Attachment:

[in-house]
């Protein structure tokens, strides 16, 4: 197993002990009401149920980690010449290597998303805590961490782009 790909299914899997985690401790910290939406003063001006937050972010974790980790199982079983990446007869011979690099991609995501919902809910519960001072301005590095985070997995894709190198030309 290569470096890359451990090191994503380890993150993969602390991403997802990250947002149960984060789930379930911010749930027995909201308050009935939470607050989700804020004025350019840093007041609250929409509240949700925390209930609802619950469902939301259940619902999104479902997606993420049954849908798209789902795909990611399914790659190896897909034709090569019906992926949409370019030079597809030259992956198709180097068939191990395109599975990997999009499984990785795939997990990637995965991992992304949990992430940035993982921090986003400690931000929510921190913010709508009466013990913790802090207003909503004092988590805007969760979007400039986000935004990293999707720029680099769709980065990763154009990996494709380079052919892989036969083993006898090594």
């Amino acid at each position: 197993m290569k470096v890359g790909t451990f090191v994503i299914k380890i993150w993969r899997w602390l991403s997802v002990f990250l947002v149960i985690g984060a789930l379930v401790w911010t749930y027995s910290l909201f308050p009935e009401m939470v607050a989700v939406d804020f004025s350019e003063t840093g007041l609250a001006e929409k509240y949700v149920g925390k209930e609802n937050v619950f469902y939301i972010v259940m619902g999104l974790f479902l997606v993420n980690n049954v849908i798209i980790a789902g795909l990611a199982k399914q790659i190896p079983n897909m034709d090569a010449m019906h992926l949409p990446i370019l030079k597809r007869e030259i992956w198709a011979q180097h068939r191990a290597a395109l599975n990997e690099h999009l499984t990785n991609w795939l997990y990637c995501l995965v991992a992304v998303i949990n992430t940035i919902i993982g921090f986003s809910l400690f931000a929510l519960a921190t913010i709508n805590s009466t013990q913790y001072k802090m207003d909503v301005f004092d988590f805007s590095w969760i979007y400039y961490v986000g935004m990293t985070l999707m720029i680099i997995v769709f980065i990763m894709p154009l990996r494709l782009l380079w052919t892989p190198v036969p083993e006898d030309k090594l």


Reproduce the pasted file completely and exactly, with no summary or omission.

[in-house]
């Protein structure tokens, strides 16, 4: 197993002990009401149920980690010449290597998303805590961490782009 790909299914899997985690401790910290939406003063001006937050972010974790980790199982079983990446007869011979690099991609995501919902809910519960001072301005590095985070997995894709190198030309 290569470096890359451990090191994503380890993150993969602390991403997802990250947002149960984060789930379930911010749930027995909201308050009935939470607050989700804020004025350019840093007041609250929409509240949700925390209930609802619950469902939301259940619902999104479902997606993420049954849908798209789902795909990611399914790659190896897909034709090569019906992926949409370019030079597809030259992956198709180097068939191990395109599975990997999009499984990785795939997990990637995965991992992304949990992430940035993982921090986003400690931000929510921190913010709508009466013990913790802090207003909503004092988590805007969760979007400039986000935004990293999707720029680099769709980065990763154009990996494709380079052919892989036969083993006898090594």
């Amino acid at each position: 197993m290569k470096v890359g790909t451990f090191v994503i299914k380890i993150w993969r899997w602390l991403s997802v002990f990250l947002v149960i985690g984060a789930l379930v401790w911010t749930y027995s910290l909201f308050p009935e009401m939470v607050a989700v939406d804020f004025s350019e003063t840093g007041l609250a001006e929409k509240y949700v149920g925390k209930e609802n937050v619950f469902y939301i972010v259940m619902g999104l974790f479902l997606v993420n980690n049954v849908i798209i980790a789902g795909l990611a199982k399914q790659i190896p079983n897909m034709d090569a010449m019906h992926l949409p990446i370019l030079k597809r007869e030259i992956w198709a011979q180097h068939r191990a290597a395109l599975n990997e690099h999009l499984t990785n991609w795939l997990y990637c995501l995965v991992a992304v998303i949990n992430t940035i919902i993982g921090f986003s809910l400690f931000a929510l519960a921190t913010i709508n805590s009466t013990q913790y001072k802090m207003d909503v301005f004092d988590f805007s590095w969760i979007y400039y961490v986000g935004m990293t985070l999707m720029i680099i997995v769709f980065i990763m894709p154009l990996r494709l782009l380079w052919t892989p190198v036969p083993e006898d030309k090594l």